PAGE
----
A bill (pdf) to amend the Endangered Species Act (ESA)—entitled the Endangered Species Management Self-Determination Act (Bill)—has been introduced in the United States Senate. The Bill, authored by Senators Rand Paul (R-Ky.), Mike Lee (R-Utah) and Dean Heller (R-Nev.) and by Representative Mark Amodei (R-Nev.), seeks to make two fundamental changes to the ESA: to alter the balance of power between states and the federal government, and to provide new property rights to landowners impacted by the ESA.
First, the Bill would tip the balance of authority to manage protected species in favor of the states and away from the federal government. Currently (pdf), the ESA requires the Secretary of the Interior or the Secretary of Commerce, as applicable (collectively, Secretary), to determine whether to list a species as endangered or threatened, and to promulgate regulations to protect listed species.
The Bill would change this process by requiring the Secretary to obtain the consent of the governor of each state in which a species is present prior to listing the species under the ESA. Put another way, only after the Secretary receives such consent could the Secretary list a species as endangered or threatened. The listing would also have no legal effect until approved by Congress. If Congress approves the listing, then the Secretary could promulgate regulations to protect the species. Any listed species would automatically be removed from the list after five years.
The Bill also gives governors the option to regulate wholly intrastate threatened and endangered species. Under the Bill, each governor, at his or her sole discretion, may determine that a species is intrastate, and that the state, as opposed to the federal government, will manage that species. If the governor makes this determination, he or she will have the exclusive authority to promulgate or enforce regulations, designate critical habitat, issue permits or licenses, and develop and implement recovery plans. The Bill provides that any determination by a governor is not judicially reviewable in any federal or state court.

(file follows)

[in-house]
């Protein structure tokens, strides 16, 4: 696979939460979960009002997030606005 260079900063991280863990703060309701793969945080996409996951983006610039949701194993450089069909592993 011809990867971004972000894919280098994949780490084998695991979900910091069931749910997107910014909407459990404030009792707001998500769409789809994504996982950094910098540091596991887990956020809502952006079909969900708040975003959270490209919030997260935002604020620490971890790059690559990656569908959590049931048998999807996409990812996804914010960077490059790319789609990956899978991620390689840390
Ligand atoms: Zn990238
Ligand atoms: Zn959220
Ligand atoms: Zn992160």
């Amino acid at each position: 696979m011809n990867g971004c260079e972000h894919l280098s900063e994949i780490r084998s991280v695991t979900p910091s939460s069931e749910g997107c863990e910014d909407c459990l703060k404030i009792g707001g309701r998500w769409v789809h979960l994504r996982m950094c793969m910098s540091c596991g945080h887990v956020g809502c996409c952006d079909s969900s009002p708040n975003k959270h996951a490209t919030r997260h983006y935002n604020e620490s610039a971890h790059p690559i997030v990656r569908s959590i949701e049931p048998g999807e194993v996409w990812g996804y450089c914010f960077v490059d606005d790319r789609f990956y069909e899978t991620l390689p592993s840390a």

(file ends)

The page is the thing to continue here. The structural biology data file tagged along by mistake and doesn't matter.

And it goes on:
Second, the Bill would add a new section entitled Property Rights to the ESA. The proposed section would allow a landowner to submit to the Secretary (the section would not apply if the state had decided to manage the species) an application that includes any proposed use of his or her land, and the Secretary must respond within 90 days with a written determination as to whether the proposed use would violate the ESA. If the Secretary delays more than 90 days in responding, the proposed use is deemed permissible.
If, however, the Secretary determines that the use does not comply with the ESA, the landowner may then seek compensation for this restriction placed on the use of his or her land. If the landowner’s property value was reduced by more than 50 percent as a result of the Secretary’s determination, the Secretary must then pay the landowner 150 percent of fair market value of the land.
Nossaman’s Endangered Species Law & Policy blog focuses on news, events, and policies affecting endangered species issues in California and throughout the United States. Topics include listing and critical habitat decisions, conservation and recovery planning, inter-agency consultation, and related developments in law, policy, and science. We also inform readers about regulatory and legislative developments, as well as key court decisions.
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